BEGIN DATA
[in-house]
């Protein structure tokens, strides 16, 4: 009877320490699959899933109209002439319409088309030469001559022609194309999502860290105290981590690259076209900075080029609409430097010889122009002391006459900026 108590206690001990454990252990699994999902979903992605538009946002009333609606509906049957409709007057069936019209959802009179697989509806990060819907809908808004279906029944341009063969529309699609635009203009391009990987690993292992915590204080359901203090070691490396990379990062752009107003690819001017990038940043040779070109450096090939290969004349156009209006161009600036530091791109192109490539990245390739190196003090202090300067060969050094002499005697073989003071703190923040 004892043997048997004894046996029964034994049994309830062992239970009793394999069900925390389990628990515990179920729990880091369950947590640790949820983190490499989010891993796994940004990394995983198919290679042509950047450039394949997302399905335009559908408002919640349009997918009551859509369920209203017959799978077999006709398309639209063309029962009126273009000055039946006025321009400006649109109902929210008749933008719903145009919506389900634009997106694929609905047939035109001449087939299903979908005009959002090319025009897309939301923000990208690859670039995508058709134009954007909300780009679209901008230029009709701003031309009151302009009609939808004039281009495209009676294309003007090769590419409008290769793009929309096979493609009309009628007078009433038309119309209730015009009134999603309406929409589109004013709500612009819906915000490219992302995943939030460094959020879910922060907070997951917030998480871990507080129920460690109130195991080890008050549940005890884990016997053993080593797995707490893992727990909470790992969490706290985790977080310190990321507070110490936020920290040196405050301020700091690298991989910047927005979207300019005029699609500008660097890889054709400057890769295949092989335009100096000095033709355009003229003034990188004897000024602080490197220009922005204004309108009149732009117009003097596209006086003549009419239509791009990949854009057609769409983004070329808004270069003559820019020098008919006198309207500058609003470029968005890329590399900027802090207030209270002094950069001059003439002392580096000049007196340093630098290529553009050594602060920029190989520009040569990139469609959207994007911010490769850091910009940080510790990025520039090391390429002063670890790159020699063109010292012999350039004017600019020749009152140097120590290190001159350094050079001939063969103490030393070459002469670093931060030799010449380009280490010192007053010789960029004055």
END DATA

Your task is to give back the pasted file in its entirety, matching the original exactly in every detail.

[in-house]
């Protein structure tokens, strides 16, 4: 009877320490699959899933109209002439319409088309030469001559022609194309999502860290105290981590690259076209900075080029609409430097010889122009002391006459900026 108590206690001990454990252990699994999902979903992605538009946002009333609606509906049957409709007057069936019209959802009179697989509806990060819907809908808004279906029944341009063969529309699609635009203009391009990987690993292992915590204080359901203090070691490396990379990062752009107003690819001017990038940043040779070109450096090939290969004349156009209006161009600036530091791109192109490539990245390739190196003090202090300067060969050094002499005697073989003071703190923040 004892043997048997004894046996029964034994049994309830062992239970009793394999069900925390389990628990515990179920729990880091369950947590640790949820983190490499989010891993796994940004990394995983198919290679042509950047450039394949997302399905335009559908408002919640349009997918009551859509369920209203017959799978077999006709398309639209063309029962009126273009000055039946006025321009400006649109109902929210008749933008719903145009919506389900634009997106694929609905047939035109001449087939299903979908005009959002090319025009897309939301923000990208690859670039995508058709134009954007909300780009679209901008230029009709701003031309009151302009009609939808004039281009495209009676294309003007090769590419409008290769793009929309096979493609009309009628007078009433038309119309209730015009009134999603309406929409589109004013709500612009819906915000490219992302995943939030460094959020879910922060907070997951917030998480871990507080129920460690109130195991080890008050549940005890884990016997053993080593797995707490893992727990909470790992969490706290985790977080310190990321507070110490936020920290040196405050301020700091690298991989910047927005979207300019005029699609500008660097890889054709400057890769295949092989335009100096000095033709355009003229003034990188004897000024602080490197220009922005204004309108009149732009117009003097596209006086003549009419239509791009990949854009057609769409983004070329808004270069003559820019020098008919006198309207500058609003470029968005890329590399900027802090207030209270002094950069001059003439002392580096000049007196340093630098290529553009050594602060920029190989520009040569990139469609959207994007911010490769850091910009940080510790990025520039090391390429002063670890790159020699063109010292012999350039004017600019020749009152140097120590290190001159350094050079001939063969103490030393070459002469670093931060030799010449380009280490010192007053010789960029004055």